- The Mian Gul Model (MGM) School for girls in the Federally Administered Tribal Areas (FATA)
- The Brig (R) Gulman Model (BGM) School for boys in the Federally Administered Tribal Areas (FATA)
- The Noor Model School (NMS) School for boys and girls who live on one of the brick kiln sites close to Peshawar
The boys and girls schools are situated in Shamshatoo, close to the city of Peshawar. Their catchment is principally from the outskirts of Peshawar and the ‘settled areas’ of FATA where populations are static and have abandoned a nomadic lifestyle.
There are currently 373 students in the MGM and BGM schools, a majority of them girls. It is of particular note that despite being of marriageable a significant number of girls remain in school, representing a shift in cultural attitudes to female education. The girls sections are registered with the Department of Education to Secondary level (O level). Currently the schools operate up to Class 9 (age 15/16) and AFPK are in the process of applying to register the MGM as a Higher Secondary School (A level).
- To provide a quality education to students from marginalised communities in the Federally Administered Tribal areas and adjacent settled communities.
- To create an environment in which communities valuer education as a path out of poverty.
- To support families that would otherwise be unable to affrd education for their children
- To encourage girls into education
- Further to the above to encourage students especially girls to enroll in secondary education on completion of primary education.
The BGM school is expanding and a new building is under construction (PICS). Currently the school has students up to Class 6 (11-12 years). The BGM school will eventually provide education up to Secondary/Matriculation (‘O’ Level)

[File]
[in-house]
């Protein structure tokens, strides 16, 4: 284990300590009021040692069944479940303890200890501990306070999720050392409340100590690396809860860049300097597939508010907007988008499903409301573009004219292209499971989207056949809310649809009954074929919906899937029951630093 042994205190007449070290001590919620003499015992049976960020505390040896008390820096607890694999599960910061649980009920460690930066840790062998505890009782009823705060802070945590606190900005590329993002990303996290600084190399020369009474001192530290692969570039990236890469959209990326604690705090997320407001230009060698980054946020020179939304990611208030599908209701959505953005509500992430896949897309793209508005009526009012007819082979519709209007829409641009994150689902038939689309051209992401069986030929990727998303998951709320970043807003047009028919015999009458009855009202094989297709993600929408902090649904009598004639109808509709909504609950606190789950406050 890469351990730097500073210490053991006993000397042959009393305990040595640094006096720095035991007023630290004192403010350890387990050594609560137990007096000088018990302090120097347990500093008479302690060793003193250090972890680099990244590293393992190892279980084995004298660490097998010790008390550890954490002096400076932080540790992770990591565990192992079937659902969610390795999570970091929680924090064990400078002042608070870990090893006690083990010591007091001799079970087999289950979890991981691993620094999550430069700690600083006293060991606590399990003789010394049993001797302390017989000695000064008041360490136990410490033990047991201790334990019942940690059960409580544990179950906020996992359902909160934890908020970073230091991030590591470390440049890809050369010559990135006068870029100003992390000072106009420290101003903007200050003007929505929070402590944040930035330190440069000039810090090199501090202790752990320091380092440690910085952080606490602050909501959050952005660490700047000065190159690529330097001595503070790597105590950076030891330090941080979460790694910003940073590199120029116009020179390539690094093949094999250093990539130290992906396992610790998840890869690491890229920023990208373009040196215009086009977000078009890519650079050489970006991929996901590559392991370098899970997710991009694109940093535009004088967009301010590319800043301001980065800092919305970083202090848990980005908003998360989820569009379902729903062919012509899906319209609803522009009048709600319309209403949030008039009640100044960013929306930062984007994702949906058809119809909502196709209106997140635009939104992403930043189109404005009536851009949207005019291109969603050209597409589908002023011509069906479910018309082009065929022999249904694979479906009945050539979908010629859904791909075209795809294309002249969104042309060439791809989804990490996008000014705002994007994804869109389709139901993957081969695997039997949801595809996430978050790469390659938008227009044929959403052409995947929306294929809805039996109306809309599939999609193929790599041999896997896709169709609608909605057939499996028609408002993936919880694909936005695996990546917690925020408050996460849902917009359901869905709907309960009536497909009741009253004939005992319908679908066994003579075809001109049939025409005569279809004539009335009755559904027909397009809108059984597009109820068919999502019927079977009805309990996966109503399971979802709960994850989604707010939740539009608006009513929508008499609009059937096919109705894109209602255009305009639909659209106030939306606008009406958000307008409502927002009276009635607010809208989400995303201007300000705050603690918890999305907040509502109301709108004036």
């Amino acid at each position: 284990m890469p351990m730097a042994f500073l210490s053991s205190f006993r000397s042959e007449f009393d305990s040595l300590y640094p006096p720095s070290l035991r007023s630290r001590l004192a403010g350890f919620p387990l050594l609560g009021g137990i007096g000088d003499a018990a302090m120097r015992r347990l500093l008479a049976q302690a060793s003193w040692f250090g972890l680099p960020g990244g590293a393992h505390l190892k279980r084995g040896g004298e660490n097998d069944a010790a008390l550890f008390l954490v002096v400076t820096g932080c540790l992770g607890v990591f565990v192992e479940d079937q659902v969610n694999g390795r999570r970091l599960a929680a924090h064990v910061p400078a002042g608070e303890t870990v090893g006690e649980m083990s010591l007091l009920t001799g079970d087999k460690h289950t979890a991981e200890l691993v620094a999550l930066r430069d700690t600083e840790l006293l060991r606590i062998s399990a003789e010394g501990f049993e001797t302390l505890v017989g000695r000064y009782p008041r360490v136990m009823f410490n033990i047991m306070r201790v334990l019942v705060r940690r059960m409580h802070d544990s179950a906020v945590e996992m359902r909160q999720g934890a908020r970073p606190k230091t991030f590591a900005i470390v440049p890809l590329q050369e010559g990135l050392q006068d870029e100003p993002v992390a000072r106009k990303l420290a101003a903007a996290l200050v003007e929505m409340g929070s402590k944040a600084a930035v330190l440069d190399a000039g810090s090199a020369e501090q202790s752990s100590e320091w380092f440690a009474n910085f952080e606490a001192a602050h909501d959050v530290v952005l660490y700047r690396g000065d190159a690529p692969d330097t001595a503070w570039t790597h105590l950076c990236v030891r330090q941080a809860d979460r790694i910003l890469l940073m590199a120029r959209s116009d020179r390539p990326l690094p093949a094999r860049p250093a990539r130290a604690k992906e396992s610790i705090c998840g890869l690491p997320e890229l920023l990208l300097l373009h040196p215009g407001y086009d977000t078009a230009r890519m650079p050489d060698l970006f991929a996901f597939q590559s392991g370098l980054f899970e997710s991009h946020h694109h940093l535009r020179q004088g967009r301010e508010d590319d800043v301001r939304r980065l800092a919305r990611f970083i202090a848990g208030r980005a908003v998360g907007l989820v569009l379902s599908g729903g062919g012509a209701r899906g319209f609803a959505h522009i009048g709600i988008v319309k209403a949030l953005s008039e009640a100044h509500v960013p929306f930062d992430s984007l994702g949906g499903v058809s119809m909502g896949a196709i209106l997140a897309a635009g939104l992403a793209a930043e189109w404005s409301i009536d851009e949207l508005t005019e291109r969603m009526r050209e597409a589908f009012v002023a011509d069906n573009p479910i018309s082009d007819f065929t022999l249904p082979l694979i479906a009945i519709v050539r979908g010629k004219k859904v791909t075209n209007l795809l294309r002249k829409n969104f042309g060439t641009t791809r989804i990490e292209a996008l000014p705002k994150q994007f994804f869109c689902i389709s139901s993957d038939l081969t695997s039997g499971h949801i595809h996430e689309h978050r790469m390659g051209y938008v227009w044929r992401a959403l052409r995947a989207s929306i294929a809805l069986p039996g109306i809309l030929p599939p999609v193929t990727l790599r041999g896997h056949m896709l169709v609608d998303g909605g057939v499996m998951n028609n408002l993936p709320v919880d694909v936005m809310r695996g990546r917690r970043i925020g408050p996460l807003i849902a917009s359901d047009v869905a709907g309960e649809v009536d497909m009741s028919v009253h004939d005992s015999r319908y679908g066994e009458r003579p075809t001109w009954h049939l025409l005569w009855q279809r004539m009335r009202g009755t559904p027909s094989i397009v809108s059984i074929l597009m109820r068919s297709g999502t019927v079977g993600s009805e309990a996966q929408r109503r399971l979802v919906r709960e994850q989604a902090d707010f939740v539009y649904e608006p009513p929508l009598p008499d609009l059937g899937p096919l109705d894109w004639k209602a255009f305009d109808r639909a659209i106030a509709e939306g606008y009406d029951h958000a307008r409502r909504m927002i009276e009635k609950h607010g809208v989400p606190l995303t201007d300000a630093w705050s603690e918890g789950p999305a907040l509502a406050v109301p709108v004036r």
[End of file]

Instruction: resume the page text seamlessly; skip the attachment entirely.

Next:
The Noor Model schools were started in 2009 in abandoned buildings constructed for Afghan refugees in the early 90’s in the Baghbanan area. Baghbanan is a brick kiln community of about 5000 households of primarily Afghan origin, internally displaced people (IDP’s) as well as the indigenous population. Chronic rural poverty is endemic and many households subsist on an income of less than 1USD per day. Children are born into bonded labour (recognised as a modern form of slavery) and start work in the brick kilns from an early age. They have limited life trajectories and an average life expectancy of 38 years. Girls typically marry in their early teens and have multiple pregnancies with short birth spacing. The adult female literacy rate is less than 3% and the intergenerational transfer of poverty is inevitable.
The objectives of the two schools are as above with the addition of…
- To seek to reduce child labour by the provision of affordable quality education.
- To reduce malnutrition and vitamin deficiencies in the children – a significant factor in stunting – by the provision of one meal a day.
All the schools in the Abaseen portfolio of services are supported by donors in the UK via the Sponsor a Child Scheme and the families pay a nominal community contribution in order to create a sense of ‘ownership’ of the project. The meal the children receive every day is provided by a group of individuals in the UK through the ‘Feed a child’ scheme. The schools follow the government curriculum and students are provided government textbooks free of cost.